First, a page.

FEBRUARY 12, 2002
The future revenues of Formula 1
ONE problem which is currently not being addressed by F1 is the fact that TV revenues are going to drop in the years ahead. The television world is in a constant state of flux at the moment but there are trends which have developed. The average home in Britain these days has over 100 TV channels available (in America the average is 70 channels). In addition to this people are watching TV less and spending more of their time on the 5m websites which exist. At the same time the advertising-funded model of TV is under threat because viewing habits are changing. The younger generations have so much choice that they may not have the same attachment to sports as their parents. They are also much more prone to zapping from channel to channel and already there are problems with advertisers as viewing figures drop off instantly when advertising is shown. This means that the focus is now switching towards signage and virtual advertising which is imbedded in the picture being broadcast. This means that there is pressure for the sport to move towards a more "entertainment" format.
Sport is having to compete for viewers like never before and the only way to fight this trend and keep the viewers is to take control of TV production to ensure that the programs broadcast are of a consistent high quality. Formula 1 has done this for its pay-per-view service but the free-over-air programming remains relatively weak. Without the viewing figures the TV companies cannot attract advertising and so cannot pay the rights fees being demanded. Pay-per-view TV has been a major disaster for most of the companies involved although it is beginning to work when they offer big packages at reasonable rates. Trying to charge high rates for specific sports is not viable.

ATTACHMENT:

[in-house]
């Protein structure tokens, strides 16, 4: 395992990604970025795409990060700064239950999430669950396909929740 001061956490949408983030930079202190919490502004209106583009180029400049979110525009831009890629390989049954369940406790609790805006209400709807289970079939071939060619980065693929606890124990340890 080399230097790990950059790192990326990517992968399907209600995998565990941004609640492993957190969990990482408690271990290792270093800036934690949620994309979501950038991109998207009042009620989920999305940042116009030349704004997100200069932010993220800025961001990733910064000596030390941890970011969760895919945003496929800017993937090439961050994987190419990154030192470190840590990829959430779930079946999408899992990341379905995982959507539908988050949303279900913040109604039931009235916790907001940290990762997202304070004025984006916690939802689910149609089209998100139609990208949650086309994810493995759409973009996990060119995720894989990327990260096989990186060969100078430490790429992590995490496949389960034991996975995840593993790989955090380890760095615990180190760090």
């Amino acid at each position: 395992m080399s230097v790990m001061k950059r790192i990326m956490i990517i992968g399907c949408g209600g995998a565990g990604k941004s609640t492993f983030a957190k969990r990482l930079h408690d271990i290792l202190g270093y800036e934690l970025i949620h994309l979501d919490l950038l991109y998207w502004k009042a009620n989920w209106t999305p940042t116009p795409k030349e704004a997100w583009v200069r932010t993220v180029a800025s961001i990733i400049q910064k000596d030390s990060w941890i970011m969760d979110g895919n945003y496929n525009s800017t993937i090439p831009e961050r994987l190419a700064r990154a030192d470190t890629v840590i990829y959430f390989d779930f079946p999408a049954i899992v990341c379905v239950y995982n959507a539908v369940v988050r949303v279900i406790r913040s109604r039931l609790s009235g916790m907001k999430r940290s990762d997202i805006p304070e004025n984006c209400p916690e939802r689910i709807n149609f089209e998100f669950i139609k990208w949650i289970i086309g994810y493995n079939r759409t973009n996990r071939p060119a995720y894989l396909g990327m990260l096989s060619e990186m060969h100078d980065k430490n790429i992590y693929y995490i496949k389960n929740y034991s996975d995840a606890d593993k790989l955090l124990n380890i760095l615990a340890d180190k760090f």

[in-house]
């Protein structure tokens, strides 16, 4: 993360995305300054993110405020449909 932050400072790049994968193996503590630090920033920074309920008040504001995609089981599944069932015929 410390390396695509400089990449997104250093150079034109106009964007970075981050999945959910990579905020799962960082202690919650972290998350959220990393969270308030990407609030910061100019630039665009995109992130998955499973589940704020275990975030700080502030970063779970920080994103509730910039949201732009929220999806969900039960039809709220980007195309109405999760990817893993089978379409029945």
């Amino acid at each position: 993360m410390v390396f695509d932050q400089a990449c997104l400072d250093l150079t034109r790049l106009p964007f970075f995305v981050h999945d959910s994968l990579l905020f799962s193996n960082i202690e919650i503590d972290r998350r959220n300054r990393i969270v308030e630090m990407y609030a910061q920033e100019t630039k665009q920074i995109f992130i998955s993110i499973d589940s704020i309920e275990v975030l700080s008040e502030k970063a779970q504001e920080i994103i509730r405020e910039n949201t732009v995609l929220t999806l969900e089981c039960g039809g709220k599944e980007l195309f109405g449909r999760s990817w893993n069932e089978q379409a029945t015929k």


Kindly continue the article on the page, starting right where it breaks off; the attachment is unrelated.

The best way to move forward appears to be to improve the product using new technology. Formula 1 has embarked on this path but only with the pay-per-view feed produced by the Formula One group. Rallying has found that advanced computer games can be a great communication tool for the sport and are now attracting viewers who would otherwise have had no interest in rallying.
There is general resistance to the Internet as no-one seems to have yet worked out how to make money. Subscription Internet sites are not successful to be able to replace TV incomes but at the same time the television and the Internet are moving towards some from of technical "merger" in the future which will be a massive challenge for the rights holders.
Maintaining TV revenues and harnessing the Internet are the issues of the moment.
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